DNS Based Load Balancers

Paul Vixie vixie at vix.com
Tue Jul 4 02:11:24 UTC 2006

> Without getting into a massive back and forth, I just want to make 3
> points:

as long as the back-and-forth remains informative and constructive, i'll play:

> 1) Websphere is proprietary to IBM and requires their servers.  It's not
> scalable to other applications.  It's also not targeted to the same
> market as, say, F5.

websphere is a trade name for a family of products and services.  the GSLB
component is able to play as a proxy to someone else's web server.  (don't
take my word for it, call an ibm salesweenie.)

> 2) There are definitely protocols that require GSLB that aren't HTTP.
> Off the top of my head: RTSP/MMS, VoIP services.  I'd say that, at the
> very least, VoIP protocols are the killer app for GSLB moreso than HTTP.
> Surely the internet isn't only the web, right?

according to <http://www.isc.org/pubs/tn/isc-tn-2004-2.html>, the internet
is much larger than the web.  but i'm not sure what you're replying to.  i
said that session level redirection would be possible in all cases where
GSLB was needed.  voip has session level redirection (several kinds).

> 3) TCP-redirect solutions, such as the Radware one you pointed out, do
> not work in large scales.  Have you ever met anyone who's actually
> implemented that in a large scale?  The solution they point to they
> don't even sell anymore (the WSD-DS/NP).  If you talk to their sales,
> they'll point you at the DNS based solution because they know that doing
> Triangulation is a joke.  Triangulation and NAT-based methods both
> crumble under any sort of DoS and provide no site isolation.

i did not know radware has given up on wsd.  but i don't see an explaination
of what you mean by "not work in large scales" beyond "radware gave up".  i
gave another reference to third-party TCP, have you looked at it or surveyed
the rest of the field to find out how assymetric IP (satellite downlink, 
terrestrial uplink) and third-party TCP is working for the various pacific
islands who depend on it?

> Pete Tenereillo's papers are interesting, but they're also slanted and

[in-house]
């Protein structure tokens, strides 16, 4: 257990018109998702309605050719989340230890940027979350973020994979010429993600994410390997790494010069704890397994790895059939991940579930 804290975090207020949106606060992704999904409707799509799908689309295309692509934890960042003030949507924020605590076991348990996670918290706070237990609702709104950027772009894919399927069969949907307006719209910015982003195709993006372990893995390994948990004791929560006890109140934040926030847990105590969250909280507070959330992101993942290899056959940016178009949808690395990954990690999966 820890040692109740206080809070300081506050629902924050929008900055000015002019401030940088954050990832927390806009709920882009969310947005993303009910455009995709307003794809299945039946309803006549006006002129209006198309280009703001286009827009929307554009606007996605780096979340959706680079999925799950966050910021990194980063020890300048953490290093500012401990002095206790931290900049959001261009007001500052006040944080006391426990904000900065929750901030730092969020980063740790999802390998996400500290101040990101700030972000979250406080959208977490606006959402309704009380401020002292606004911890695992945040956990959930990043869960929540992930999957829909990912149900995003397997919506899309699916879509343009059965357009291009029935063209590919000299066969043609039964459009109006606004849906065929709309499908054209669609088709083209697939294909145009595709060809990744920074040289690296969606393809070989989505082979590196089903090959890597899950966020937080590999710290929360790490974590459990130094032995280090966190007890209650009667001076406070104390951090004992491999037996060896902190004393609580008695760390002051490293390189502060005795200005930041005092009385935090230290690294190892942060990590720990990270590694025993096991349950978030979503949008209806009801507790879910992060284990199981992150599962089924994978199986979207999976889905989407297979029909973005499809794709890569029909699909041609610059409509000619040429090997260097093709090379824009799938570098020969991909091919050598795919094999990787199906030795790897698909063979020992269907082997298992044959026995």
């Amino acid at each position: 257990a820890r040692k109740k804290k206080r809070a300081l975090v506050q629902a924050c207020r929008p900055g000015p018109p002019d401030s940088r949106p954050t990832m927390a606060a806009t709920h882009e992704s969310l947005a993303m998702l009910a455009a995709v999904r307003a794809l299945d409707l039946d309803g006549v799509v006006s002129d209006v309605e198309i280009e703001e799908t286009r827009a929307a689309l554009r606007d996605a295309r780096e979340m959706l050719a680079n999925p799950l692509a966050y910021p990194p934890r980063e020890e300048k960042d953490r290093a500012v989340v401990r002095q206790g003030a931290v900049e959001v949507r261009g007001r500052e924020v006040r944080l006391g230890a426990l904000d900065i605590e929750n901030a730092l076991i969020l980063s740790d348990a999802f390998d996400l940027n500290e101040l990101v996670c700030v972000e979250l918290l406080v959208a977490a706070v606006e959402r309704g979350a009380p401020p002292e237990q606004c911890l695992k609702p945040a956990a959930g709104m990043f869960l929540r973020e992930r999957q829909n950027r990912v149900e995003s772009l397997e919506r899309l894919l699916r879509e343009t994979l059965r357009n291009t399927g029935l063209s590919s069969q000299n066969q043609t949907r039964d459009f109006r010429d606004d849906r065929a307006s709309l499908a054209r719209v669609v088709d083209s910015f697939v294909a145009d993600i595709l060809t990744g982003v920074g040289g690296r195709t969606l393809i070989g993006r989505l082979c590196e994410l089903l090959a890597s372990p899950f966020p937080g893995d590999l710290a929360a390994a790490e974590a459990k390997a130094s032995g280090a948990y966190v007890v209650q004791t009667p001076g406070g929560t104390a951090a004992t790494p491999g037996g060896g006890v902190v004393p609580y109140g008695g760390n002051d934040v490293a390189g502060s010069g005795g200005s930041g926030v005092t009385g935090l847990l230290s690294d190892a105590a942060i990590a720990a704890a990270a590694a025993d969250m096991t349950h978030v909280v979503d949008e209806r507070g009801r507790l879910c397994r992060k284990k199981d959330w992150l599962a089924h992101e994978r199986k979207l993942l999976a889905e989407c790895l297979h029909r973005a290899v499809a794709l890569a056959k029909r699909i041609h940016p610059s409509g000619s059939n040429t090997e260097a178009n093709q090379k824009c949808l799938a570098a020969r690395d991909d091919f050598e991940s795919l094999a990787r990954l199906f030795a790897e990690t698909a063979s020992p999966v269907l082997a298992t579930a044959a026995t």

> ignore other implementation methods of DNS GSLB.  How about handing out
> NS records instead of A records?   That's an method that would make
> large parts of his papers irrelevant.=20

just as one can always find an example that supports one's preconceptions,
one can always find a single counterexample that will support one's
prejudices.  i'm sure that any technology can be successfully demo'd or
successfully counter-demo'd.  this conversation started out as "what DNS
GSLB should i use?" and then "if DNS GSLB is such a bad idea then what do
you propose as an alternative?" and now it's "every alternative has known
failure modes that are as bad as DNS GSLB's worst case."  does that mean
we're done with the informative and constructive part of this thread?

> My main point here is that each solution has it's evils, and when faced
> with a choice, he needs to evaluate what method works best for him.
> Anyone could just as easily say that Triangulation and NAT are a hack
> just the same as GSLB DNS is a hack.   Akamai and UltraDNS will actually
> sell you GSLB without even buying localized hardware to do it - are
> these bad services, too?  Patrick said it best: Just in case we like to
> decide things for ourselves.

nobody ever got fired for buying akamai's or ultradns's DNS GSLB services,
that's for sure.
Paul Vixie

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